A Pair of Blue Eyes
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best of his heroines,34 but he well knew that both Elfride and the novel as a whole had been widely admired ever since the book’s first appearance and that Alfred Tennyson, as well as Patmore, had declared it to be his favourite novel.35 Northcliffe himself replied that he could recite ‘the story of A Pair of Blue Eyes backwards’.36 The novel’s publication history certainly bears witness to its popularity in the late nineteenth century and early twentieth century, and it seems to have been
‘You have an idea that Elfride died for you, no doubt,’ said Knight with a mournful sarcasm too nerveless to support itself. ‘Never mind. If we find that – that she died yours, I’ll say no more ever.’ ‘And if we find she died yours, I’ll say no more.’ ‘Very well – so it shall be.’ The dark clouds into which the sun had sunk had begun to drop rain in an increasing volume. ‘Can we wait somewhere here till this shower is over?’ said Stephen desultorily. ‘As you will. But it is not worth while.
whispered Knight. ‘And dead. Denied us both. I hate “false” – I hate it!’ Knight made no answer. Nothing was heard by them now save the slow measurement of time by their beating pulses, the soft touch of the dribbling rain upon their clothes, and the low purr of the blacksmith’s bellows hard by. ‘Shall we follow Elfie any farther?’ Stephen said. ‘No: let us leave her alone. She is beyond our love, and let her be beyond our reproach. Since we don’t know half the reasons that made her do as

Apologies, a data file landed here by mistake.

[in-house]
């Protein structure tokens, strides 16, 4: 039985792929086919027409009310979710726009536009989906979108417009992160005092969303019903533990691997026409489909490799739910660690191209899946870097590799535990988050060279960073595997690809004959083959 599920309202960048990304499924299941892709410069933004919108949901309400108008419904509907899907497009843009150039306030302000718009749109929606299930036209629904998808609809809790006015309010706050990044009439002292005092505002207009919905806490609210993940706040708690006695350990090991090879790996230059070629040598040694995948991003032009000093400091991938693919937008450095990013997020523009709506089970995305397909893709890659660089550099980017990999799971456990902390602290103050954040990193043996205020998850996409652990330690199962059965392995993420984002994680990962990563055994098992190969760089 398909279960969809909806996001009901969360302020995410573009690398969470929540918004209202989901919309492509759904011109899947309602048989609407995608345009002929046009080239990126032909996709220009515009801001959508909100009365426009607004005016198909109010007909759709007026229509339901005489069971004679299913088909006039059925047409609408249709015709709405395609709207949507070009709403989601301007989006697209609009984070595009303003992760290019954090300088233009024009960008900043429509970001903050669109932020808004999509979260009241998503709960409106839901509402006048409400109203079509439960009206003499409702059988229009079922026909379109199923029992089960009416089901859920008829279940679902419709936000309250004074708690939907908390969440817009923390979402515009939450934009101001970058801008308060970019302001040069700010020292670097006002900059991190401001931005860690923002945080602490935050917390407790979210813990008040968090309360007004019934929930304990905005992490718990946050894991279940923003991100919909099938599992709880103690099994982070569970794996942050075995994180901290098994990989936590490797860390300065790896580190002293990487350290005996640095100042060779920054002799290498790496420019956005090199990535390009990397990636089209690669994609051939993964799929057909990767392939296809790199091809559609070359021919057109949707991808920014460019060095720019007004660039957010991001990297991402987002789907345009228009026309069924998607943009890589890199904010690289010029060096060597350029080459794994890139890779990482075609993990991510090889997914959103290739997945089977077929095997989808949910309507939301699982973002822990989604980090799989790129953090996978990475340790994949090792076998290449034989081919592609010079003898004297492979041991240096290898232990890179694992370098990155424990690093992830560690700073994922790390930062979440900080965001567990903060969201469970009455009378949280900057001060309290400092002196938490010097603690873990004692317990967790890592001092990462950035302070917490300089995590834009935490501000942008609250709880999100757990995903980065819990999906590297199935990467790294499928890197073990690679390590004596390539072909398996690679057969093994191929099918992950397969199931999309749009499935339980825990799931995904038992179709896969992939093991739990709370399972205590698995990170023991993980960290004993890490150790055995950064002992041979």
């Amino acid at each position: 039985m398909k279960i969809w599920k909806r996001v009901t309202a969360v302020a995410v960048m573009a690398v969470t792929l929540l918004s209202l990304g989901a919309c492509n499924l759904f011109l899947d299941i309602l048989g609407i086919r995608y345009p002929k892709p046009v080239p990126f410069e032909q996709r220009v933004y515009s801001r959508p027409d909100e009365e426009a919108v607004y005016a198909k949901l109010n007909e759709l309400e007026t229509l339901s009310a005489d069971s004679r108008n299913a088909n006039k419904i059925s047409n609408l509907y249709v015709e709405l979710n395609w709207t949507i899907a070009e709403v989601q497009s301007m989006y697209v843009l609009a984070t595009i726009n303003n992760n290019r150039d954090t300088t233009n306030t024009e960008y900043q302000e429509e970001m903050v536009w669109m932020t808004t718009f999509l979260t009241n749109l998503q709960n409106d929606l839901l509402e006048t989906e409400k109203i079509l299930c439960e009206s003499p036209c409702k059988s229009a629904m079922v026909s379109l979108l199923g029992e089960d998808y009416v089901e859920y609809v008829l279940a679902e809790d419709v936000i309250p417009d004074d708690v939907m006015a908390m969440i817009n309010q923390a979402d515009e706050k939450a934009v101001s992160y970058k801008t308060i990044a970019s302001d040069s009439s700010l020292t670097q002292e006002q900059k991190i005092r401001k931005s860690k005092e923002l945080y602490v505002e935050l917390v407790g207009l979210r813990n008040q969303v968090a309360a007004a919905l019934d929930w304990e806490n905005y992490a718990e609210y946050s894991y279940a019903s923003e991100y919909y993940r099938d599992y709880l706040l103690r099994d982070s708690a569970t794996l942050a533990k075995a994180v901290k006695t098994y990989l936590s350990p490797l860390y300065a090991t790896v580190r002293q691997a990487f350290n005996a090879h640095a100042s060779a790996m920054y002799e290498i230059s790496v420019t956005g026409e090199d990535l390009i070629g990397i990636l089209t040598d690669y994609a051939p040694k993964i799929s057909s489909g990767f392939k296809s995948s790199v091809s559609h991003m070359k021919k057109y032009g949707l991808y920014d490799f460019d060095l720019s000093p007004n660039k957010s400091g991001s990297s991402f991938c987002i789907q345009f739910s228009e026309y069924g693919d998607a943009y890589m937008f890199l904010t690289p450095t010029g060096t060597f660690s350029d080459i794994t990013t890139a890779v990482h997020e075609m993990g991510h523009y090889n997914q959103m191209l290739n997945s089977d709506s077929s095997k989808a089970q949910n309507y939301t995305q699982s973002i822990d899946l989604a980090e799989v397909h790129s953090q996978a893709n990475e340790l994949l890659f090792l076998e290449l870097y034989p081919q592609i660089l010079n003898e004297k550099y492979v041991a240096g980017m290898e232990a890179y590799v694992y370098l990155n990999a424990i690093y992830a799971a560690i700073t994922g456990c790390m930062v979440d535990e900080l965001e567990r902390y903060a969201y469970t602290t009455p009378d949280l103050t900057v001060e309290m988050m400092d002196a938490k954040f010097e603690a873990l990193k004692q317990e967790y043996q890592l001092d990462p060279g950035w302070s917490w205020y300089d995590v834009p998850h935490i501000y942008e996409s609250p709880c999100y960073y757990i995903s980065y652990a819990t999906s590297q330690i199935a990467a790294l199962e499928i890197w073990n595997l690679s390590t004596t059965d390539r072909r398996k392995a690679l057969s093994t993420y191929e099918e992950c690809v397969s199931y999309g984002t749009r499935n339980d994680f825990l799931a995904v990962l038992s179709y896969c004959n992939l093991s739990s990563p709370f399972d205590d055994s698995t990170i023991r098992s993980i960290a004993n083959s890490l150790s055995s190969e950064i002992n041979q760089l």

in doubt whether she would meet with ridicule there. ‘That’s right. Now then, what is it about, dear?’ ‘About – well, it is a romance of the Middle Ages.’ ‘Knowing nothing of the present age, which everybody knows about, for safety you chose an age known neither to you nor other people. That’s it, eh? No, no; I don’t mean it, dear.’ ‘Well, I have had some opportunities of studying mediæval art and manners in the library and private museum at Endelstow House, and I thought I should like to try
episode. Ignoring conventional notions of womanly decorum, Elfride decides to walk on the parapet. Her unpremeditated act, literally placing her above the church, symbolizes her instinctive attempt to rise above the constraints imposed upon her by patriarchal society and its institutions. Her fall, however, suggests the futility of challenging the established system of male authority. Unsurprisingly, it is Knight who is responsible for this fall: his comments perturb her, shaking her confidence